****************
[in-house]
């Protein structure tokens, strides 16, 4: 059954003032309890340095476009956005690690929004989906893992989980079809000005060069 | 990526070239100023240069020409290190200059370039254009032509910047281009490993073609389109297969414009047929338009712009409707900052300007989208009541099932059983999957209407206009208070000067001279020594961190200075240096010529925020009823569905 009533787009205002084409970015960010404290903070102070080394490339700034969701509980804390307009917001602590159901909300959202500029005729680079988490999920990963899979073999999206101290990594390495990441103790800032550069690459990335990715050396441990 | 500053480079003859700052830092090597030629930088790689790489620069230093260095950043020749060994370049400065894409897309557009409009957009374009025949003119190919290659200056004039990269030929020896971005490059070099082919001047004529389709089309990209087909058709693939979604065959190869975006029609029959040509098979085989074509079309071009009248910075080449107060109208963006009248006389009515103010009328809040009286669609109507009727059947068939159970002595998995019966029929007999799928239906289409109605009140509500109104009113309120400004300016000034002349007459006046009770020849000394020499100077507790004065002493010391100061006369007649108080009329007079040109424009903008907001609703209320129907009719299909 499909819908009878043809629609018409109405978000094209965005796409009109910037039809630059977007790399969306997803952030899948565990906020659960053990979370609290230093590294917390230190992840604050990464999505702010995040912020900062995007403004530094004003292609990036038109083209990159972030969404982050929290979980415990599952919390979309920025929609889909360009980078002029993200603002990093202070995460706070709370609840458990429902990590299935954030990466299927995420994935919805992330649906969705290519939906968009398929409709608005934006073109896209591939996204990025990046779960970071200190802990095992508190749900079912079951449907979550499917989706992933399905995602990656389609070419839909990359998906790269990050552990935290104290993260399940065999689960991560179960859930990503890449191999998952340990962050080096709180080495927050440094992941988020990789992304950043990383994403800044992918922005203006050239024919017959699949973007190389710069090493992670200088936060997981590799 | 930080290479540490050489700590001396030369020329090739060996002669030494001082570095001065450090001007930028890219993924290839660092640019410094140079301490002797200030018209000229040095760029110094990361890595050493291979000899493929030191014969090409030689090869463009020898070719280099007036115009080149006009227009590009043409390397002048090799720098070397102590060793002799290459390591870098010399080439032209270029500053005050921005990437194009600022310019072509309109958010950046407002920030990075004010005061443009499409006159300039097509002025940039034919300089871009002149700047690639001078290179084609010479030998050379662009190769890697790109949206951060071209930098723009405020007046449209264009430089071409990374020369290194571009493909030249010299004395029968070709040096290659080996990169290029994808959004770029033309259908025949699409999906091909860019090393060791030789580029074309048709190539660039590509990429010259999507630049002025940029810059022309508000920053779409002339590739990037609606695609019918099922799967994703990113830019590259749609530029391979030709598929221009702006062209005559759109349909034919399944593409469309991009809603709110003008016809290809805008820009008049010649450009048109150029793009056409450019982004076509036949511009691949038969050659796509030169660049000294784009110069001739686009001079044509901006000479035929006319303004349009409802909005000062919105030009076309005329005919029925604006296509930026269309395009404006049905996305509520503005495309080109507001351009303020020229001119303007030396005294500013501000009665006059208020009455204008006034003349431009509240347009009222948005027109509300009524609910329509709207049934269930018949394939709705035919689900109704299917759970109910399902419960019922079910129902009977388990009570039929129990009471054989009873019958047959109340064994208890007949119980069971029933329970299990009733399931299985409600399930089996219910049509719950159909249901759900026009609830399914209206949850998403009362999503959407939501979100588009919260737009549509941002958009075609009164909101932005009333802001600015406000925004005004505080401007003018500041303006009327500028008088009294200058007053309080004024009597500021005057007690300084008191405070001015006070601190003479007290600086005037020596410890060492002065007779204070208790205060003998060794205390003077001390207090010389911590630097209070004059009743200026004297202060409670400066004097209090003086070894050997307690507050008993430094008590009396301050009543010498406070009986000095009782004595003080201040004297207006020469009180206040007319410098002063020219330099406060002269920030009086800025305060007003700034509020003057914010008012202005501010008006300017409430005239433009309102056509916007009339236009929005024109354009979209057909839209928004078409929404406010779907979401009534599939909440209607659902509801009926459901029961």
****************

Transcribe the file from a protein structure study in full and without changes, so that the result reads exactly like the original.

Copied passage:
[in-house]
């Protein structure tokens, strides 16, 4: 059954003032309890340095476009956005690690929004989906893992989980079809000005060069 | 990526070239100023240069020409290190200059370039254009032509910047281009490993073609389109297969414009047929338009712009409707900052300007989208009541099932059983999957209407206009208070000067001279020594961190200075240096010529925020009823569905 009533787009205002084409970015960010404290903070102070080394490339700034969701509980804390307009917001602590159901909300959202500029005729680079988490999920990963899979073999999206101290990594390495990441103790800032550069690459990335990715050396441990 | 500053480079003859700052830092090597030629930088790689790489620069230093260095950043020749060994370049400065894409897309557009409009957009374009025949003119190919290659200056004039990269030929020896971005490059070099082919001047004529389709089309990209087909058709693939979604065959190869975006029609029959040509098979085989074509079309071009009248910075080449107060109208963006009248006389009515103010009328809040009286669609109507009727059947068939159970002595998995019966029929007999799928239906289409109605009140509500109104009113309120400004300016000034002349007459006046009770020849000394020499100077507790004065002493010391100061006369007649108080009329007079040109424009903008907001609703209320129907009719299909 499909819908009878043809629609018409109405978000094209965005796409009109910037039809630059977007790399969306997803952030899948565990906020659960053990979370609290230093590294917390230190992840604050990464999505702010995040912020900062995007403004530094004003292609990036038109083209990159972030969404982050929290979980415990599952919390979309920025929609889909360009980078002029993200603002990093202070995460706070709370609840458990429902990590299935954030990466299927995420994935919805992330649906969705290519939906968009398929409709608005934006073109896209591939996204990025990046779960970071200190802990095992508190749900079912079951449907979550499917989706992933399905995602990656389609070419839909990359998906790269990050552990935290104290993260399940065999689960991560179960859930990503890449191999998952340990962050080096709180080495927050440094992941988020990789992304950043990383994403800044992918922005203006050239024919017959699949973007190389710069090493992670200088936060997981590799 | 930080290479540490050489700590001396030369020329090739060996002669030494001082570095001065450090001007930028890219993924290839660092640019410094140079301490002797200030018209000229040095760029110094990361890595050493291979000899493929030191014969090409030689090869463009020898070719280099007036115009080149006009227009590009043409390397002048090799720098070397102590060793002799290459390591870098010399080439032209270029500053005050921005990437194009600022310019072509309109958010950046407002920030990075004010005061443009499409006159300039097509002025940039034919300089871009002149700047690639001078290179084609010479030998050379662009190769890697790109949206951060071209930098723009405020007046449209264009430089071409990374020369290194571009493909030249010299004395029968070709040096290659080996990169290029994808959004770029033309259908025949699409999906091909860019090393060791030789580029074309048709190539660039590509990429010259999507630049002025940029810059022309508000920053779409002339590739990037609606695609019918099922799967994703990113830019590259749609530029391979030709598929221009702006062209005559759109349909034919399944593409469309991009809603709110003008016809290809805008820009008049010649450009048109150029793009056409450019982004076509036949511009691949038969050659796509030169660049000294784009110069001739686009001079044509901006000479035929006319303004349009409802909005000062919105030009076309005329005919029925604006296509930026269309395009404006049905996305509520503005495309080109507001351009303020020229001119303007030396005294500013501000009665006059208020009455204008006034003349431009509240347009009222948005027109509300009524609910329509709207049934269930018949394939709705035919689900109704299917759970109910399902419960019922079910129902009977388990009570039929129990009471054989009873019958047959109340064994208890007949119980069971029933329970299990009733399931299985409600399930089996219910049509719950159909249901759900026009609830399914209206949850998403009362999503959407939501979100588009919260737009549509941002958009075609009164909101932005009333802001600015406000925004005004505080401007003018500041303006009327500028008088009294200058007053309080004024009597500021005057007690300084008191405070001015006070601190003479007290600086005037020596410890060492002065007779204070208790205060003998060794205390003077001390207090010389911590630097209070004059009743200026004297202060409670400066004097209090003086070894050997307690507050008993430094008590009396301050009543010498406070009986000095009782004595003080201040004297207006020469009180206040007319410098002063020219330099406060002269920030009086800025305060007003700034509020003057914010008012202005501010008006300017409430005239433009309102056509916007009339236009929005024109354009979209057909839209928004078409929404406010779907979401009534599939909440209607659902509801009926459901029961």